From purchasing a pub in the Lake District to hiking mountains in order to view potential hydro turbine sites, Cathryn Hayhurst tells us about her diverse career from practice to the not-for-profit sector.
What does your role as an ICAEW Chartered Accountant mean within your organisation?
My current role focuses on the finance and commercial aspects of the Renewable Energy Investment Programme at the National Trust, the largest conservation charity in the UK. The National Trust has committed to reducing its energy use by 20%, halving fossil fuel consumption and generating 50% of its energy from renewable energy sources by 2020.
Generating income from our land with hydro schemes and using natural heat, or growing our own, to mitigate the risk of energy inflation isn’t just financially astute, it is common sense. The innovation may be in how we fund future projects, by considering the emergence of the social and alternative finance markets.
As a Finance Business Partner I provide accurate and timely financial information for the operational directors at our properties. This enables them to make objective decisions about the best way to manage their property, or build property business plans for the next decade. As a charity we hold our properties ‘for ever, for everyone’; to be able to do so, you need cash today and sustainable finances for the future.
What has been the most challenging moment of your career so far?
Taking the leap of faith with my career. I always wanted to bring together my interest in sustainability (my degree in environmental sciences) with my financial acumen (the ACA and banking experience). I also wanted to utilise my interpersonal skills developed through insolvency and restructuring. The role at the National Trust meant relocation and a significant drop in salary. As a result of the confidence I had built up as an advisory accountant I knew I could climb up the ladder again, especially with an extra dimension to my skill and knowledge set and the help of my close mentors.
How have your previous roles progressed your career?
Being a chartered accountant and a qualified insolvency practitioner, blended with a degree in environmental science, gives assurance to stakeholders that I can quickly grasp new areas and enjoy the intellectual challenge of a related field. Whilst working at Barclays as Associate Director and at KPMG as Senior Manager, I reported to director and partner level while managing multi-disciplinary teams.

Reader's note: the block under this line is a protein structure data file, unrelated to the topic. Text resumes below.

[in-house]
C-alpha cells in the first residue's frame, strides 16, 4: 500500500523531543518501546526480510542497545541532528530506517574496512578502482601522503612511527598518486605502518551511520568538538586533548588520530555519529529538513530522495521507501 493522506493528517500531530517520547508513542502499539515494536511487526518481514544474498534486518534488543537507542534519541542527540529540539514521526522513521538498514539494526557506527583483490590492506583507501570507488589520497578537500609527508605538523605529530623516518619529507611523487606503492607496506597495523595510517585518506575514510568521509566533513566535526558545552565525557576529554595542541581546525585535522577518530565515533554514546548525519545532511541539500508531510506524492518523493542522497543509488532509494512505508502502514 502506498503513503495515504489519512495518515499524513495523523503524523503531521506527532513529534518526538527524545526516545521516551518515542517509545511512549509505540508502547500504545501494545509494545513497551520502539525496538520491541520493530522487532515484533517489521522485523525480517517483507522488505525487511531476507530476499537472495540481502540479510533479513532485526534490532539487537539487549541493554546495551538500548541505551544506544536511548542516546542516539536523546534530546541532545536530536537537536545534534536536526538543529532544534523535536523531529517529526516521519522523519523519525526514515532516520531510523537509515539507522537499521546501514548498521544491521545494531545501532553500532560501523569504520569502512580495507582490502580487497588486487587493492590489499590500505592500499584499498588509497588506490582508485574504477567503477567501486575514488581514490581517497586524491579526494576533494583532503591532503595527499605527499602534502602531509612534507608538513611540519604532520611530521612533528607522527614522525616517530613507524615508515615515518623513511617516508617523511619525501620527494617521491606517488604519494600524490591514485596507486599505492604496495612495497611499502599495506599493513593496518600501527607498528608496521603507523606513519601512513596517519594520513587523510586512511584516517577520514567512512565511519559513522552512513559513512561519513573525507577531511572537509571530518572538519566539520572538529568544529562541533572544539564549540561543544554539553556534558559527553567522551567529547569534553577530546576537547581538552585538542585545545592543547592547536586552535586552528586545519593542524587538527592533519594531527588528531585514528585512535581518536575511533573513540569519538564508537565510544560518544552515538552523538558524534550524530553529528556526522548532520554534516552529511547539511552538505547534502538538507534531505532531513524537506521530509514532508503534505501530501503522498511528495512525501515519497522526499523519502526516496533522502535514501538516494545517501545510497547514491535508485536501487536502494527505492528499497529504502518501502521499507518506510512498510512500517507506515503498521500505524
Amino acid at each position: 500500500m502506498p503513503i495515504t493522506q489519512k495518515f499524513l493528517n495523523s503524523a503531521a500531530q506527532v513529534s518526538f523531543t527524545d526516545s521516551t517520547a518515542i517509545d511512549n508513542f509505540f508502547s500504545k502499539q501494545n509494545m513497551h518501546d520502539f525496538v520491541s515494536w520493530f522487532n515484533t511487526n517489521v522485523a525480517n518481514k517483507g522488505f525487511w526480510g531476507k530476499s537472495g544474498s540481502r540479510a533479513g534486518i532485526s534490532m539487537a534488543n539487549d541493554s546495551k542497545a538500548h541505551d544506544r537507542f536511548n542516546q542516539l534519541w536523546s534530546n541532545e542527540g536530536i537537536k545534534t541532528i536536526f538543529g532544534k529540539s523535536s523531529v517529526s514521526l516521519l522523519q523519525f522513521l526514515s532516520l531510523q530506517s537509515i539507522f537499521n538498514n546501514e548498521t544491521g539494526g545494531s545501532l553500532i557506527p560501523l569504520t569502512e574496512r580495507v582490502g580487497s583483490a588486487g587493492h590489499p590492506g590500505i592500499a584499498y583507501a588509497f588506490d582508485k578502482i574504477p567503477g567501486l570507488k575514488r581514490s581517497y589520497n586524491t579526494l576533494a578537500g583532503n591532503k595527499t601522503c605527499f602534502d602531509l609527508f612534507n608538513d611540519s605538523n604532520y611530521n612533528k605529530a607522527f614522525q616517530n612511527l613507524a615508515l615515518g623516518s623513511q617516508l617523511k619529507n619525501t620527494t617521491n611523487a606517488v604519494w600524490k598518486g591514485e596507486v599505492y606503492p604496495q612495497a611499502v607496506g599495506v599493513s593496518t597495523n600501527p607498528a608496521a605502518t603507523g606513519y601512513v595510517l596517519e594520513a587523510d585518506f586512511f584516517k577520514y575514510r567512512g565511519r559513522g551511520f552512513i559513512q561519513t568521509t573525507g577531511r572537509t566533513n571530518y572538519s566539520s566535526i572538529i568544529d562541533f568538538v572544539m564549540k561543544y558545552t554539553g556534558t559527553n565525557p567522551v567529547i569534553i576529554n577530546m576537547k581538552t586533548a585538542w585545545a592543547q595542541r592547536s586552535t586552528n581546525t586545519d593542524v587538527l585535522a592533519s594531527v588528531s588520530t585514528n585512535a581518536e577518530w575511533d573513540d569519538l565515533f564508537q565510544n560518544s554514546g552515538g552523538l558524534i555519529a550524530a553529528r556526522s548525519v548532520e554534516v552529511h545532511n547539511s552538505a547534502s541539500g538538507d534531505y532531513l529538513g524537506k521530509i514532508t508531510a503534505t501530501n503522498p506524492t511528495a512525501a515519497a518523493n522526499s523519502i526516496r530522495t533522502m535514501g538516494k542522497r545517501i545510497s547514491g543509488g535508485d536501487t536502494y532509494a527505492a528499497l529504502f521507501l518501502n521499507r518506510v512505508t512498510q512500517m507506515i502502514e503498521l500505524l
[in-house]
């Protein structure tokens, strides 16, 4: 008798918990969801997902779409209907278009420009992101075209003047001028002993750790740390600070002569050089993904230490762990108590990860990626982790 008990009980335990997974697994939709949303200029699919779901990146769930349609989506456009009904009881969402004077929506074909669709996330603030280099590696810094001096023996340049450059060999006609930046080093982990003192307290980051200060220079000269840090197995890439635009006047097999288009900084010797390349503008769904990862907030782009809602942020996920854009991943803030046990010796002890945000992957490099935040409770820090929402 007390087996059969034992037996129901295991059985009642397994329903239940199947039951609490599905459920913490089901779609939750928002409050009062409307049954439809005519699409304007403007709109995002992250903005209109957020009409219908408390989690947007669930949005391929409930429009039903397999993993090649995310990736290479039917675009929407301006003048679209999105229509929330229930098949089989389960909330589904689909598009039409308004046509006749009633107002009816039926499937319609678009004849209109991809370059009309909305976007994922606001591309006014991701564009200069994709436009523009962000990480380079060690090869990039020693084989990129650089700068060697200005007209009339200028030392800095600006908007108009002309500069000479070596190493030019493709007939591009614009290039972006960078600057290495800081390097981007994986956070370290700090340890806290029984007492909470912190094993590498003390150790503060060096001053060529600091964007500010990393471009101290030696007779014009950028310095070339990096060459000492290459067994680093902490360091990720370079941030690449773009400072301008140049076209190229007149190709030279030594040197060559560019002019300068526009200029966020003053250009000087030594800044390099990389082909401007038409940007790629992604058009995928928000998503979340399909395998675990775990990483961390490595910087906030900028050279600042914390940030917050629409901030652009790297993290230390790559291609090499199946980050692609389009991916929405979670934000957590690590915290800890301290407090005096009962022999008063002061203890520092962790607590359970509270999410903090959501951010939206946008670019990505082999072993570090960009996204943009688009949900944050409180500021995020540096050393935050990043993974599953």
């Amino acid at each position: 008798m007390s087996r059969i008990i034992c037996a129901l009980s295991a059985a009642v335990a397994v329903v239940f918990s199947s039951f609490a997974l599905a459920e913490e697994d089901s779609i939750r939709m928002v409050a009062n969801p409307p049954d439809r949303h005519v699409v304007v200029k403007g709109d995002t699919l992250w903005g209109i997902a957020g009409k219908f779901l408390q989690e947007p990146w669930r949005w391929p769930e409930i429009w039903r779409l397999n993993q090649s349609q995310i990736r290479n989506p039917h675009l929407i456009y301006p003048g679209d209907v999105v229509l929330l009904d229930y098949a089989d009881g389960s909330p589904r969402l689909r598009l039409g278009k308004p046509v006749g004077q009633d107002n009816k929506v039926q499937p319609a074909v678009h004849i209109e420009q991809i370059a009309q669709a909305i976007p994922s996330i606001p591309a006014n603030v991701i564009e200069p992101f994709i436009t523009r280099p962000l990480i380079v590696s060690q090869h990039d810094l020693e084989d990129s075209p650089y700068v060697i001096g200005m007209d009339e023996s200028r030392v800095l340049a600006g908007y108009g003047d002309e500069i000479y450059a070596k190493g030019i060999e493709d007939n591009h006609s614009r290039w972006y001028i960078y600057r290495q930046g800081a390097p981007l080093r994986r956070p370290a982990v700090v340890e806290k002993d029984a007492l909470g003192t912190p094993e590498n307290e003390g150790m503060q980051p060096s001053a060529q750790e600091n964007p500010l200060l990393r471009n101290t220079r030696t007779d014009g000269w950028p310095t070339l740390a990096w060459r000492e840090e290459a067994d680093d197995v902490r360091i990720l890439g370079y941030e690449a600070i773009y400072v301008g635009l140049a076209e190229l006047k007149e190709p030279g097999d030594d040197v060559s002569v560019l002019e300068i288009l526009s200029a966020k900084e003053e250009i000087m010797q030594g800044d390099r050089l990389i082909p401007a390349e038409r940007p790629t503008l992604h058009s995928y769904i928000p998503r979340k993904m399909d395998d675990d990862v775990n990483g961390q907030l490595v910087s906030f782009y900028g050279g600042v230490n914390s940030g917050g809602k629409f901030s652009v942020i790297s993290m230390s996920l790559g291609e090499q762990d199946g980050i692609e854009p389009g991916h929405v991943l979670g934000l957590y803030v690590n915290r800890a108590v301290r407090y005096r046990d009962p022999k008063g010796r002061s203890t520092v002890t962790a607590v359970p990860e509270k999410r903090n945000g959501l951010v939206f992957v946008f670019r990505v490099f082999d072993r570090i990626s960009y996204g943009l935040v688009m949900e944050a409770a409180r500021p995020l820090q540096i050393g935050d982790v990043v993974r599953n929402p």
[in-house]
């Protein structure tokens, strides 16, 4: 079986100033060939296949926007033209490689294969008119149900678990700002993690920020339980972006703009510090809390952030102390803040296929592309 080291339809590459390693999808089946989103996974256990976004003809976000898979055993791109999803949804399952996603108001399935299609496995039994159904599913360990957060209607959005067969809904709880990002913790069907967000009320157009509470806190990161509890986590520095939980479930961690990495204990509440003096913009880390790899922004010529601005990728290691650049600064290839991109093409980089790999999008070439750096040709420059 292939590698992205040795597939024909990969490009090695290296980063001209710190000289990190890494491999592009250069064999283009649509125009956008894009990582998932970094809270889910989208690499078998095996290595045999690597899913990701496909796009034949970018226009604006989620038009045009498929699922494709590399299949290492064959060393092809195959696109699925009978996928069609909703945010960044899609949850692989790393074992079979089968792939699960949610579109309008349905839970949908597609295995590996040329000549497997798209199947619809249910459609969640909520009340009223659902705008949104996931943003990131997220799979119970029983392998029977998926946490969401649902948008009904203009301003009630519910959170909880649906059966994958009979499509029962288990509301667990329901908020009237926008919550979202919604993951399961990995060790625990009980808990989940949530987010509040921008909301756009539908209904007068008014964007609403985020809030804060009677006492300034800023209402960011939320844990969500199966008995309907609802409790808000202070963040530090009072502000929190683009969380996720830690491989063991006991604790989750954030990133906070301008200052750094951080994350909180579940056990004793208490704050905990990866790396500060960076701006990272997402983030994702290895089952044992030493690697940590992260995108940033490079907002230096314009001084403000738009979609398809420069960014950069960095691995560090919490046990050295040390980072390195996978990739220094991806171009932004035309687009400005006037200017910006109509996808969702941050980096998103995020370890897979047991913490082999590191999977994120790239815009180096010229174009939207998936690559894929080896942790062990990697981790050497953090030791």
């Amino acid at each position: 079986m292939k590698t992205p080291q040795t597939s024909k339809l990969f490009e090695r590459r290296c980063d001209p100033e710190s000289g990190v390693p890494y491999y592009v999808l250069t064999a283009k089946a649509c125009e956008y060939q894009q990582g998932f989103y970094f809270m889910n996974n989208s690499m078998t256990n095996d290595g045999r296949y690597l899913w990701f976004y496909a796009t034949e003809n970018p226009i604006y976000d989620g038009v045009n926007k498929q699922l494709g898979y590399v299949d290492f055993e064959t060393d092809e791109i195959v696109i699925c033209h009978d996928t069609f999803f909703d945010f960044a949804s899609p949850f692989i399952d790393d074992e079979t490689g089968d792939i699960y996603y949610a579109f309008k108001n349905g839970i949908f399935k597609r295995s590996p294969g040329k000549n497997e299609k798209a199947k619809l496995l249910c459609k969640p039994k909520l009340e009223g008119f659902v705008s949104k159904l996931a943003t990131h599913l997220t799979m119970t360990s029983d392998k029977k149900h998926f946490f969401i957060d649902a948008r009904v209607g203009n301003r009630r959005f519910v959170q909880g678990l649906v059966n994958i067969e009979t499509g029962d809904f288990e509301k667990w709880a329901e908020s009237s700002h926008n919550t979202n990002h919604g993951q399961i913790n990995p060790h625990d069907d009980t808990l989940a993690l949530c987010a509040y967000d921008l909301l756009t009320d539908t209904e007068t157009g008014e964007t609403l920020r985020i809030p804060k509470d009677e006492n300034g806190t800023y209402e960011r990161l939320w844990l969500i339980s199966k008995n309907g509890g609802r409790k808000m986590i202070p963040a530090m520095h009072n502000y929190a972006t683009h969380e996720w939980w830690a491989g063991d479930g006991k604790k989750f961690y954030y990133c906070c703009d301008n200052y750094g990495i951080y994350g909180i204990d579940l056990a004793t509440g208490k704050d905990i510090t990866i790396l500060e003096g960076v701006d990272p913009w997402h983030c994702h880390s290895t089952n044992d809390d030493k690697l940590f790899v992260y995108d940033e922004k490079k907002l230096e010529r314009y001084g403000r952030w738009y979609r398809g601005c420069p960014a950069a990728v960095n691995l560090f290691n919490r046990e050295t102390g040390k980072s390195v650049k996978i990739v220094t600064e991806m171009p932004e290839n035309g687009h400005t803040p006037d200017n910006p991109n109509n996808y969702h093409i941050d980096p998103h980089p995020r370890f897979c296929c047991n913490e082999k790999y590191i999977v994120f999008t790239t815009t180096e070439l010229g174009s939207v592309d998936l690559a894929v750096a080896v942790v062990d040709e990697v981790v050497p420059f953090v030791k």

Using my experience as an Associate Director in the Risk Control Units at Barclays, I am currently build funding models to present to the Trustees of how we structure raising a £35 million investment.
Tell me about your experiences earlier on in your career at KPMG?
During my 10 years with KPMG Advisory, my experiences included:
- a diverse range of advising corporate boards and lenders on business plans,
- conducting short-term cash flow reviews,
- managing and selling distressed businesses,
- implementing change management in the public sector, and
- options advice for trustees and corporates relating to pension scheme deficits.
Are there any interesting or surprising career moments you can share with us?
There are so many, from purchasing a pub in the Lake District, hiking mountains and viewing potential hydro turbine sites to receiving gifts from the staff at companies that through the insolvency system we have managed to save.
What are the challenges and opportunities the not-for-profit sector faces today?
Charities will need to be able to prove their effectiveness when seeking new sources of funding. They need to provide rigorous benefit analysis to investors who may offset in part a financial return for an environmental or social benefit.
What does next week look like?
Monday – Train from the Lake District to London. Review a purchase contract for a large piece of machinery (£0.5 million) we are buying and clear through lots of emails.
Tuesday – Our team present progress on the Renewable Energy Investment programme to a subgroup of Trustees who are helpful in providing objective questions and are supportive of the whole programme.
Wednesday – A ‘numbers’ day calculating the sensitivities of the return on investment of our renewable pilot projects, totalling an investment of £3.5 million. Philanthropy/ Impact Investment seminar 8pm.
Thursday – Contact people met at the Impact Investment seminar that may be able to help finance the programme.
Friday – Meet our regional ICAEW contact and introduce her to one of our beautiful properties (Sizergh), so hopefully there may be some ICAEW events being hosted there!